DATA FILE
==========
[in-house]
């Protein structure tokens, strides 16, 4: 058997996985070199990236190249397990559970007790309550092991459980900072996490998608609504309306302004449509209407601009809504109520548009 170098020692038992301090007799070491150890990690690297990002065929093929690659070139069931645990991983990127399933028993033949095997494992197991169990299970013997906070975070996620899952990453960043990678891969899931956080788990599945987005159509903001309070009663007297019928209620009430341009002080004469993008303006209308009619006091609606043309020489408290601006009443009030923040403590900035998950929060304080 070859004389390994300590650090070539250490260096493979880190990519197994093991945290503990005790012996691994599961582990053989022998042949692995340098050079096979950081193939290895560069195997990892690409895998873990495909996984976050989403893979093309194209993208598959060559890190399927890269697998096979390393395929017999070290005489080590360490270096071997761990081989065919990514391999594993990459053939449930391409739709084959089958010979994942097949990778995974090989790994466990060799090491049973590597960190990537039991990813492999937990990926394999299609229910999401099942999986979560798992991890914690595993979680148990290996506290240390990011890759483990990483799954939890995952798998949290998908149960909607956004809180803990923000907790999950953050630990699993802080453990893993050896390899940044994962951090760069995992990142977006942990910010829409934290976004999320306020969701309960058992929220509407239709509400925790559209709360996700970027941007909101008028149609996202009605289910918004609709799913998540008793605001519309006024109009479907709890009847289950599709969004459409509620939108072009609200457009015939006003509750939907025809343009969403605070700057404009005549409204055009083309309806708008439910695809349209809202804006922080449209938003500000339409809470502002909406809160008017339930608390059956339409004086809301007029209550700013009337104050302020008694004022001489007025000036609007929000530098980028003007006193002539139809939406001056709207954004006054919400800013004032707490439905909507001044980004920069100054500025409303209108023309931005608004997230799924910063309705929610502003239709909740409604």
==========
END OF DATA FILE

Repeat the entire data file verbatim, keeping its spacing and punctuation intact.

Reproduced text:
[in-house]
């Protein structure tokens, strides 16, 4: 058997996985070199990236190249397990559970007790309550092991459980900072996490998608609504309306302004449509209407601009809504109520548009 170098020692038992301090007799070491150890990690690297990002065929093929690659070139069931645990991983990127399933028993033949095997494992197991169990299970013997906070975070996620899952990453960043990678891969899931956080788990599945987005159509903001309070009663007297019928209620009430341009002080004469993008303006209308009619006091609606043309020489408290601006009443009030923040403590900035998950929060304080 070859004389390994300590650090070539250490260096493979880190990519197994093991945290503990005790012996691994599961582990053989022998042949692995340098050079096979950081193939290895560069195997990892690409895998873990495909996984976050989403893979093309194209993208598959060559890190399927890269697998096979390393395929017999070290005489080590360490270096071997761990081989065919990514391999594993990459053939449930391409739709084959089958010979994942097949990778995974090989790994466990060799090491049973590597960190990537039991990813492999937990990926394999299609229910999401099942999986979560798992991890914690595993979680148990290996506290240390990011890759483990990483799954939890995952798998949290998908149960909607956004809180803990923000907790999950953050630990699993802080453990893993050896390899940044994962951090760069995992990142977006942990910010829409934290976004999320306020969701309960058992929220509407239709509400925790559209709360996700970027941007909101008028149609996202009605289910918004609709799913998540008793605001519309006024109009479907709890009847289950599709969004459409509620939108072009609200457009015939006003509750939907025809343009969403605070700057404009005549409204055009083309309806708008439910695809349209809202804006922080449209938003500000339409809470502002909406809160008017339930608390059956339409004086809301007029209550700013009337104050302020008694004022001489007025000036609007929000530098980028003007006193002539139809939406001056709207954004006054919400800013004032707490439905909507001044980004920069100054500025409303209108023309931005608004997230799924910063309705929610502003239709909740409604």